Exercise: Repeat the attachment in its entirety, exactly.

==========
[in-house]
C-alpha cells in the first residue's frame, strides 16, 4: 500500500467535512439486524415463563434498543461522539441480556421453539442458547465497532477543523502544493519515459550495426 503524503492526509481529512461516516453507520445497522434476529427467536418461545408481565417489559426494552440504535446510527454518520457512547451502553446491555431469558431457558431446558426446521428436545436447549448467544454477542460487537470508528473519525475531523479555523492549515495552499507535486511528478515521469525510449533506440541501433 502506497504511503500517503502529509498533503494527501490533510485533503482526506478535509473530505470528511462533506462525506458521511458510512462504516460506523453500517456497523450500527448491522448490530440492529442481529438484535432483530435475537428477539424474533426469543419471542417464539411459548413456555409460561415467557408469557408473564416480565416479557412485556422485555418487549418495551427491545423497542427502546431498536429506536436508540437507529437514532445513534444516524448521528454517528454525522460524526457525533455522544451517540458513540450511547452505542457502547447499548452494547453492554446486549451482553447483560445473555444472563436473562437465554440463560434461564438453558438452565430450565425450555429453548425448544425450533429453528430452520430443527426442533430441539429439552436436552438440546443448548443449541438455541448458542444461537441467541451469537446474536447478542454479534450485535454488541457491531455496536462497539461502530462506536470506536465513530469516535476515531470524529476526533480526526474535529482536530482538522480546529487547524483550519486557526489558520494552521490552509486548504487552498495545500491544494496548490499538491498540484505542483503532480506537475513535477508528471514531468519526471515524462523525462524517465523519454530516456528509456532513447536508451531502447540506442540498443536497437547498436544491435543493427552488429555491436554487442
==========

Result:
[in-house]
C-alpha cells in the first residue's frame, strides 16, 4: 500500500467535512439486524415463563434498543461522539441480556421453539442458547465497532477543523502544493519515459550495426 503524503492526509481529512461516516453507520445497522434476529427467536418461545408481565417489559426494552440504535446510527454518520457512547451502553446491555431469558431457558431446558426446521428436545436447549448467544454477542460487537470508528473519525475531523479555523492549515495552499507535486511528478515521469525510449533506440541501433 502506497504511503500517503502529509498533503494527501490533510485533503482526506478535509473530505470528511462533506462525506458521511458510512462504516460506523453500517456497523450500527448491522448490530440492529442481529438484535432483530435475537428477539424474533426469543419471542417464539411459548413456555409460561415467557408469557408473564416480565416479557412485556422485555418487549418495551427491545423497542427502546431498536429506536436508540437507529437514532445513534444516524448521528454517528454525522460524526457525533455522544451517540458513540450511547452505542457502547447499548452494547453492554446486549451482553447483560445473555444472563436473562437465554440463560434461564438453558438452565430450565425450555429453548425448544425450533429453528430452520430443527426442533430441539429439552436436552438440546443448548443449541438455541448458542444461537441467541451469537446474536447478542454479534450485535454488541457491531455496536462497539461502530462506536470506536465513530469516535476515531470524529476526533480526526474535529482536530482538522480546529487547524483550519486557526489558520494552521490552509486548504487552498495545500491544494496548490499538491498540484505542483503532480506537475513535477508528471514531468519526471515524462523525462524517465523519454530516456528509456532513447536508451531502447540506442540498443536497437547498436544491435543493427552488429555491436554487442